The ride home is a blur now as it was 5 years ago, but it did have some hairy moments. I grabbed a handful of brakes when I shouldn't have, locking the front, and the ride position was very odd, compared to the bike I was used to... not because it was uncomfortable, but because with a Busa you sit 'up on top' of them, stretched out, not so much down in them like a conventional sports bike... and oh my god, are they wide! It feels like you're muscling a coach through the traffic and the controls were really light and sensitive, but I got home safe and over the next few weeks started to get used to my new toy.

After all the "Legend and Hype" the first thing that struck me was that it was actually over-rated, over-blown and a bit over-hyped. I experienced none of the terror and fear that people spoke about... it didn't feel like a 200mph bike, there was nothing fierce about it, and it was actually quite comfortable once I got used to the ride position and sorted out the cock-eyed fork alignment and badly worn front tyre. Commuting 2 hours a day to work and back was a joy, it was smooth, effortless, and felt like a two-wheeled Aston Martin! The Suzuki badge on the tank seemed almost out of place, it would be more suited if it had Lagonda written on it. Like the cliched journo's say, it was a real life gentleman's express, with good manners and a kind, easy controlability that never intimidated. Everything about it was progressive, predictable and felt safe.

So what is all the hype about and where does it come from? Well, in the end, I can only think it was the numbers in the brochures, 183bhp, 200mph, 200 back tyre, wind tunnel design, fastest ever production bike, blah blah, waffle waffle. Truth is, for an experienced rider who's got the patience and maturity to only let it off the lead in the right place, this was possibly the most superb, and awesome, motorcycle I ever rode... nothing about it ever scared me, and everything about it impressed me. But in the end I bought it on it's reputation for being a 'monster', and it was nothing of the sort. I actually ended up getting a bit bored with it and traded it in for a Triumph Scrambler after a year.

Ok, hang on, perhaps 'bored with it' is a bit unfair, because it was never boring... but in the end I always felt like I was looking over my shoulder, and in my mirrors, for those blue lights... you look down at the clock while gliding along on a dual carriageway and you're doing 90! Such was the smooth, whisper like performance, it didn't like 30mph in anything over 2nd gear, you couldn't nail it off the lights, because you're double the speed limit in first gear, you were always 'reining it in' and holding it back, and on the few memorable occasions I took the risk of properly letting it off the lead and just letting it all hang out, "three-miles-a-minute" comes up before you've got time to look far enough ahead to even stop. Then the Monster shows itself.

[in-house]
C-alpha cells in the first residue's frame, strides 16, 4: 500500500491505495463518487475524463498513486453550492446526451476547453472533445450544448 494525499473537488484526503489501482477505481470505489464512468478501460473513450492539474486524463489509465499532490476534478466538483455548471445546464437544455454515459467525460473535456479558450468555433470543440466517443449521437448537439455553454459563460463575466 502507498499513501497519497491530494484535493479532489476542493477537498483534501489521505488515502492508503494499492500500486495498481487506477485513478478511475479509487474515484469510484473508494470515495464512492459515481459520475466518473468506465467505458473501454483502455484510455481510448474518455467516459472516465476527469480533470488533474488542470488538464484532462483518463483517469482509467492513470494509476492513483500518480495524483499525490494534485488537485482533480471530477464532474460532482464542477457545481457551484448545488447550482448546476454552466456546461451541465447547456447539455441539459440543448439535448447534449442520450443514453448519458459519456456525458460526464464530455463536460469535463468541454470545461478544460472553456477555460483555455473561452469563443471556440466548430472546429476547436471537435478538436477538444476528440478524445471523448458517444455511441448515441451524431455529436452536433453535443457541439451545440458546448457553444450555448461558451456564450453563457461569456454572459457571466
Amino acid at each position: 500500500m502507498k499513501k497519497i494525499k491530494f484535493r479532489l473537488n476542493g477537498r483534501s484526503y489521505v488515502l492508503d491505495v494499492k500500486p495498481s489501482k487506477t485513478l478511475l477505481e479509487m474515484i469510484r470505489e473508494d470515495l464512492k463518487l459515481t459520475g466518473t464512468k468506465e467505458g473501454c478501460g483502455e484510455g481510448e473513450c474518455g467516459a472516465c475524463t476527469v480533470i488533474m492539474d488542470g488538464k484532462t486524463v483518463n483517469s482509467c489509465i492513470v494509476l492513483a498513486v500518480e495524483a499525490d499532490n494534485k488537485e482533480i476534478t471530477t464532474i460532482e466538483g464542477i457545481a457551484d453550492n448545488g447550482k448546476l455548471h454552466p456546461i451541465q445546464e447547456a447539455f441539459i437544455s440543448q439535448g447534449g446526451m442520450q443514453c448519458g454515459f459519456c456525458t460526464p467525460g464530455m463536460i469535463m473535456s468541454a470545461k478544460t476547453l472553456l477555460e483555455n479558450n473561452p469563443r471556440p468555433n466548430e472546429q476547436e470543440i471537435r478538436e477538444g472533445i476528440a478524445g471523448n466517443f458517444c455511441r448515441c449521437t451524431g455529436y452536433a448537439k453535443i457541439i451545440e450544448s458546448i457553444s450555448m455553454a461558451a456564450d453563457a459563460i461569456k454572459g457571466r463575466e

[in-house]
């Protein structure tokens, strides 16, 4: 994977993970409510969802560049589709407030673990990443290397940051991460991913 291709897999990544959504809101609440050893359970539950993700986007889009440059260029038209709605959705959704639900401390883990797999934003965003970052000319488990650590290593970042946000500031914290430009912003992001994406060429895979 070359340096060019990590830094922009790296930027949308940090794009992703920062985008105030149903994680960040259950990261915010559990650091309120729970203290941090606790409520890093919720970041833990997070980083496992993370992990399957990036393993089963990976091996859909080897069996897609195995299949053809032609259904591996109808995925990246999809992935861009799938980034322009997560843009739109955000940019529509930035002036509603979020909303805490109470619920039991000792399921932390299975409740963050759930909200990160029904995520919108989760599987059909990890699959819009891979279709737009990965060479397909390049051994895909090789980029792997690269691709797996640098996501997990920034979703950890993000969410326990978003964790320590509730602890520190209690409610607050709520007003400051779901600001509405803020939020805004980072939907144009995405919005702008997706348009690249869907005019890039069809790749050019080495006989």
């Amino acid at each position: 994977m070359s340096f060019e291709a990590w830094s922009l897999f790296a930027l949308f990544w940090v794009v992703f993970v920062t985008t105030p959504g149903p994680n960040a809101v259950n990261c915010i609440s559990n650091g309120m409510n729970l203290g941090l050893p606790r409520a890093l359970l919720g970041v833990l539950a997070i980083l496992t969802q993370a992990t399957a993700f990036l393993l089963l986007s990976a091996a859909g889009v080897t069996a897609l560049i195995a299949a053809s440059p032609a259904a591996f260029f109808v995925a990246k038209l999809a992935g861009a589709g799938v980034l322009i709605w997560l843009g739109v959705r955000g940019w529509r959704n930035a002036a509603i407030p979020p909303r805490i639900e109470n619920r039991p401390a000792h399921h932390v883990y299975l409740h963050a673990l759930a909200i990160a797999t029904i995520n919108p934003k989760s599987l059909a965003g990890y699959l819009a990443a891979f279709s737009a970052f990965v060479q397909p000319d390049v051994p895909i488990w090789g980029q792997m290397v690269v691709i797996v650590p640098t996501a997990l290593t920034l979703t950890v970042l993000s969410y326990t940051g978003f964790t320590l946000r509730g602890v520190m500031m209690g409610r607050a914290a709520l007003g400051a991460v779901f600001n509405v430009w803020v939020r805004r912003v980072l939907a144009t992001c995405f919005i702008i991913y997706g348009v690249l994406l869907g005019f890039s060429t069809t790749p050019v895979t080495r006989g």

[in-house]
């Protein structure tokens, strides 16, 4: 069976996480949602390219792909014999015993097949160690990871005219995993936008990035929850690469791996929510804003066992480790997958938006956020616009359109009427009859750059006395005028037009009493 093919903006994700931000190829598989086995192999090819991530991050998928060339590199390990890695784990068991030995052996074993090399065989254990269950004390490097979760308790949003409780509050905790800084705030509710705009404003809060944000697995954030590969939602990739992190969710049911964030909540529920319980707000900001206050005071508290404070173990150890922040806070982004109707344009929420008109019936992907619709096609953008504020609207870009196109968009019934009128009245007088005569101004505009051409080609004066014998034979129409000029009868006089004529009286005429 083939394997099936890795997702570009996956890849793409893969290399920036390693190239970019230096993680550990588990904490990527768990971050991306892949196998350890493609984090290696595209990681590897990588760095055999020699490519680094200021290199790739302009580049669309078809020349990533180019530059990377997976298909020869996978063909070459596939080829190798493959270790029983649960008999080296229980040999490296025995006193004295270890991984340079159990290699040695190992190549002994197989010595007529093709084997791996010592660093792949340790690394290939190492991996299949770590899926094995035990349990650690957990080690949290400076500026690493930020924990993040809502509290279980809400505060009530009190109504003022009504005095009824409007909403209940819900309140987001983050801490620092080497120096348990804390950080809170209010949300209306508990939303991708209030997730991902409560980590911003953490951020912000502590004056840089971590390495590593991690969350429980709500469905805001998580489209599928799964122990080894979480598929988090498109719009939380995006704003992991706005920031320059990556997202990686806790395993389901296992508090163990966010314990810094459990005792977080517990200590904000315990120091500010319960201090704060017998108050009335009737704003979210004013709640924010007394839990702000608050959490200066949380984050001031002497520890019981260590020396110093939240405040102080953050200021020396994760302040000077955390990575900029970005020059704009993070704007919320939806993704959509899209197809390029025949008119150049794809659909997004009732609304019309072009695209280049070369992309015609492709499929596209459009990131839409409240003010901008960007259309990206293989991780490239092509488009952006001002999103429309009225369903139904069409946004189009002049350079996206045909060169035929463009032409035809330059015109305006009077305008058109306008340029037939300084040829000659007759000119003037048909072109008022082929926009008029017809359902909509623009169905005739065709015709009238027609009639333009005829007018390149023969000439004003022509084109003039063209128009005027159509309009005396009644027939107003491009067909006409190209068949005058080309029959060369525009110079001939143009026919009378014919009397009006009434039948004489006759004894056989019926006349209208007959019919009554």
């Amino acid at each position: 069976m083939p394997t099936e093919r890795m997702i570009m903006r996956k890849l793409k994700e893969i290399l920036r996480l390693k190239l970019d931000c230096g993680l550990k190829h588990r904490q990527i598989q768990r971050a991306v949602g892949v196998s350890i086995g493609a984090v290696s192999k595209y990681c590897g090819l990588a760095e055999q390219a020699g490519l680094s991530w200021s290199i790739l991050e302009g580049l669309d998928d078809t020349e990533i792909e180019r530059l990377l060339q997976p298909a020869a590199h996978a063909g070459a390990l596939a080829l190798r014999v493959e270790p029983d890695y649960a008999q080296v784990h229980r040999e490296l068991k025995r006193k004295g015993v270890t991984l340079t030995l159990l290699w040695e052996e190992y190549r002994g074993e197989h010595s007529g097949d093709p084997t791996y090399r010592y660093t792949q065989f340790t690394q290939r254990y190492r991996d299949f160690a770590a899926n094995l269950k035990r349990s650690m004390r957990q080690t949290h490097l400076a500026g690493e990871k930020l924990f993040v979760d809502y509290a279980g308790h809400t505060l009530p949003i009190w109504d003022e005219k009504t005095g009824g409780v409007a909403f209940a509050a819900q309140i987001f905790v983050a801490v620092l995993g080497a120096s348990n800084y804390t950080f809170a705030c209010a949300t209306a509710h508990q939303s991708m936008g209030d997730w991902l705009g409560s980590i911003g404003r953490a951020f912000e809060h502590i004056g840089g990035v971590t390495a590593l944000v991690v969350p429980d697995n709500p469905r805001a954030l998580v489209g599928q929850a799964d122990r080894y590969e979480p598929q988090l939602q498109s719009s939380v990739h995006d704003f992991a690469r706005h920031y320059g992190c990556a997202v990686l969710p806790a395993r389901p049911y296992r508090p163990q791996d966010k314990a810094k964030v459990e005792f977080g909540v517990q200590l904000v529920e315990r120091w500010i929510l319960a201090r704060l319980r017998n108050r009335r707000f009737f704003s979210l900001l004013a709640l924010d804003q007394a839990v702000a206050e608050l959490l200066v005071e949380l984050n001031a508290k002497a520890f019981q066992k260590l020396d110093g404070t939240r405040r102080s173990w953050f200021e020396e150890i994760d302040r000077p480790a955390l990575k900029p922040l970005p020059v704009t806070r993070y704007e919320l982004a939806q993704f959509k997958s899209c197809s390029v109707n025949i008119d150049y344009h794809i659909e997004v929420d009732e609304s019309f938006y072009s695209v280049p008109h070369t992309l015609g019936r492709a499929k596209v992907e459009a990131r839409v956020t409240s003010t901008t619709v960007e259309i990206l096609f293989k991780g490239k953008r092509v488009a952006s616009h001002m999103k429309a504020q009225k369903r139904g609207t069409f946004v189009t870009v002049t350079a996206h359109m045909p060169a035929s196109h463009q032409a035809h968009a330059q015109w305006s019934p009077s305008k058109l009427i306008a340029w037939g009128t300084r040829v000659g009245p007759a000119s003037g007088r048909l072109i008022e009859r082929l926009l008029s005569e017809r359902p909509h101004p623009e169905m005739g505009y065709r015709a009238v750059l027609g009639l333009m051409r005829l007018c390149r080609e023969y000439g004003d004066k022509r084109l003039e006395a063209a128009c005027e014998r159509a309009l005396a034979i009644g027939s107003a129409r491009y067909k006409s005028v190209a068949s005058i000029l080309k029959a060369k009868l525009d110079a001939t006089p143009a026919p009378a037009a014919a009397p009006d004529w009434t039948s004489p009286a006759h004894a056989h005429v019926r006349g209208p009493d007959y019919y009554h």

So that's when you realise where it's true performance lies, and that is above 100mph... under a ton, they are just like any other sports tourer, but once you glide through a Ton, it takes you into the twilight zone.. suddenly everything becomes smooth light and precise, the steering stiffens up, the suspension goes supple, and then you understand what the bike is designed for... it truly is a ballistic missile, and it's playground is on an autobahn, or just about anywhere that doesn't have a speed limit, which in the end, for me, was it's downfall. I could never really enjoy it and play silly beggars with it, so these days, I'm riding a fully un-faired XJR1200 with a turbo... it's daft, ridiculous, difficult to control and scares me every time I ride it, something the Hayabusa never did....!

The Triumph Scrambler that I traded it in for was ten times more fun in the traffic, more relevant, and practical for every day use... but with everything said, I miss my Hayabusa every day, and would I buy another one??..... HELL YEAH!

- Del (Moonfleet41), 2017